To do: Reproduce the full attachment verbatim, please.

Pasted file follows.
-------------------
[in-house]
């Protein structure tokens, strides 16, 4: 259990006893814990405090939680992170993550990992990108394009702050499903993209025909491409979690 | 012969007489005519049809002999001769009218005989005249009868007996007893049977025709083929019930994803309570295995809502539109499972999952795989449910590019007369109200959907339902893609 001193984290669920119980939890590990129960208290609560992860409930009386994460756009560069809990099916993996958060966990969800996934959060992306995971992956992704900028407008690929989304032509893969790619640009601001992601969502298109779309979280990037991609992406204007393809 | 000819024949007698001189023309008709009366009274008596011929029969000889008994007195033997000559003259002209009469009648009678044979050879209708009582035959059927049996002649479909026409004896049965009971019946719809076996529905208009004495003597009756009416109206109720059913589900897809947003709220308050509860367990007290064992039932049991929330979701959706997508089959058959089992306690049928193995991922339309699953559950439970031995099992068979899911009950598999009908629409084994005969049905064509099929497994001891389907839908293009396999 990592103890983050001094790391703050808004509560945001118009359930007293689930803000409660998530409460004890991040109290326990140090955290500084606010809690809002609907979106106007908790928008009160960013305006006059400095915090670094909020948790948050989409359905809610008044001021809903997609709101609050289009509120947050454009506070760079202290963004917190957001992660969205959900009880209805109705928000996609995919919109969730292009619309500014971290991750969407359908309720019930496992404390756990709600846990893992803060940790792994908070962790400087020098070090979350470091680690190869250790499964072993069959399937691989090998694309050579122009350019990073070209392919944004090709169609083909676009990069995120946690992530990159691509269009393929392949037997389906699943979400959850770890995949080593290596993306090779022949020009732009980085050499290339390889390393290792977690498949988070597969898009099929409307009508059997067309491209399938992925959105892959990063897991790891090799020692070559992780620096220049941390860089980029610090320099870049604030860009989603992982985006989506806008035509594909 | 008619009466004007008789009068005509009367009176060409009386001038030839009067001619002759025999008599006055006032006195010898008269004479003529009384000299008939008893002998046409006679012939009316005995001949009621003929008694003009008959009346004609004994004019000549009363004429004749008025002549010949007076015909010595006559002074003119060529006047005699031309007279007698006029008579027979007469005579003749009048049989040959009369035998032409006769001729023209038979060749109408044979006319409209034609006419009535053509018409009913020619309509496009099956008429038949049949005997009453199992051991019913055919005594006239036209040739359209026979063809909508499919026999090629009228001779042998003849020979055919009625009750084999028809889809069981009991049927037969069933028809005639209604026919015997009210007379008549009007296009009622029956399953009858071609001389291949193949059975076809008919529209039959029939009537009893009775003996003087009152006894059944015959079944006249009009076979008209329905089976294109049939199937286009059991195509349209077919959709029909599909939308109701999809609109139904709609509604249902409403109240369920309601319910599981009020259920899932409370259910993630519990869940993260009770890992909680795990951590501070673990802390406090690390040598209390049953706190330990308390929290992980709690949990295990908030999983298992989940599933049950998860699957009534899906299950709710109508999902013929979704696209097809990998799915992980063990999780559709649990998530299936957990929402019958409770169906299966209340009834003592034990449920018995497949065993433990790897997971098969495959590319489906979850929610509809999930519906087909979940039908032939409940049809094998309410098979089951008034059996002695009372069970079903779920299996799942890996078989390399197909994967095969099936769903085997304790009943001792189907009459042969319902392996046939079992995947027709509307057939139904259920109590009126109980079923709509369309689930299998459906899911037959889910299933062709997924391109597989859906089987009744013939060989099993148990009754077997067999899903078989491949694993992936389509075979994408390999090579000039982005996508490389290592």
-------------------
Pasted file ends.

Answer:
[in-house]
């Protein structure tokens, strides 16, 4: 259990006893814990405090939680992170993550990992990108394009702050499903993209025909491409979690 | 012969007489005519049809002999001769009218005989005249009868007996007893049977025709083929019930994803309570295995809502539109499972999952795989449910590019007369109200959907339902893609 001193984290669920119980939890590990129960208290609560992860409930009386994460756009560069809990099916993996958060966990969800996934959060992306995971992956992704900028407008690929989304032509893969790619640009601001992601969502298109779309979280990037991609992406204007393809 | 000819024949007698001189023309008709009366009274008596011929029969000889008994007195033997000559003259002209009469009648009678044979050879209708009582035959059927049996002649479909026409004896049965009971019946719809076996529905208009004495003597009756009416109206109720059913589900897809947003709220308050509860367990007290064992039932049991929330979701959706997508089959058959089992306690049928193995991922339309699953559950439970031995099992068979899911009950598999009908629409084994005969049905064509099929497994001891389907839908293009396999 990592103890983050001094790391703050808004509560945001118009359930007293689930803000409660998530409460004890991040109290326990140090955290500084606010809690809002609907979106106007908790928008009160960013305006006059400095915090670094909020948790948050989409359905809610008044001021809903997609709101609050289009509120947050454009506070760079202290963004917190957001992660969205959900009880209805109705928000996609995919919109969730292009619309500014971290991750969407359908309720019930496992404390756990709600846990893992803060940790792994908070962790400087020098070090979350470091680690190869250790499964072993069959399937691989090998694309050579122009350019990073070209392919944004090709169609083909676009990069995120946690992530990159691509269009393929392949037997389906699943979400959850770890995949080593290596993306090779022949020009732009980085050499290339390889390393290792977690498949988070597969898009099929409307009508059997067309491209399938992925959105892959990063897991790891090799020692070559992780620096220049941390860089980029610090320099870049604030860009989603992982985006989506806008035509594909 | 008619009466004007008789009068005509009367009176060409009386001038030839009067001619002759025999008599006055006032006195010898008269004479003529009384000299008939008893002998046409006679012939009316005995001949009621003929008694003009008959009346004609004994004019000549009363004429004749008025002549010949007076015909010595006559002074003119060529006047005699031309007279007698006029008579027979007469005579003749009048049989040959009369035998032409006769001729023209038979060749109408044979006319409209034609006419009535053509018409009913020619309509496009099956008429038949049949005997009453199992051991019913055919005594006239036209040739359209026979063809909508499919026999090629009228001779042998003849020979055919009625009750084999028809889809069981009991049927037969069933028809005639209604026919015997009210007379008549009007296009009622029956399953009858071609001389291949193949059975076809008919529209039959029939009537009893009775003996003087009152006894059944015959079944006249009009076979008209329905089976294109049939199937286009059991195509349209077919959709029909599909939308109701999809609109139904709609509604249902409403109240369920309601319910599981009020259920899932409370259910993630519990869940993260009770890992909680795990951590501070673990802390406090690390040598209390049953706190330990308390929290992980709690949990295990908030999983298992989940599933049950998860699957009534899906299950709710109508999902013929979704696209097809990998799915992980063990999780559709649990998530299936957990929402019958409770169906299966209340009834003592034990449920018995497949065993433990790897997971098969495959590319489906979850929610509809999930519906087909979940039908032939409940049809094998309410098979089951008034059996002695009372069970079903779920299996799942890996078989390399197909994967095969099936769903085997304790009943001792189907009459042969319902392996046939079992995947027709509307057939139904259920109590009126109980079923709509369309689930299998459906899911037959889910299933062709997924391109597989859906089987009744013939060989099993148990009754077997067999899903078989491949694993992936389509075979994408390999090579000039982005996508490389290592």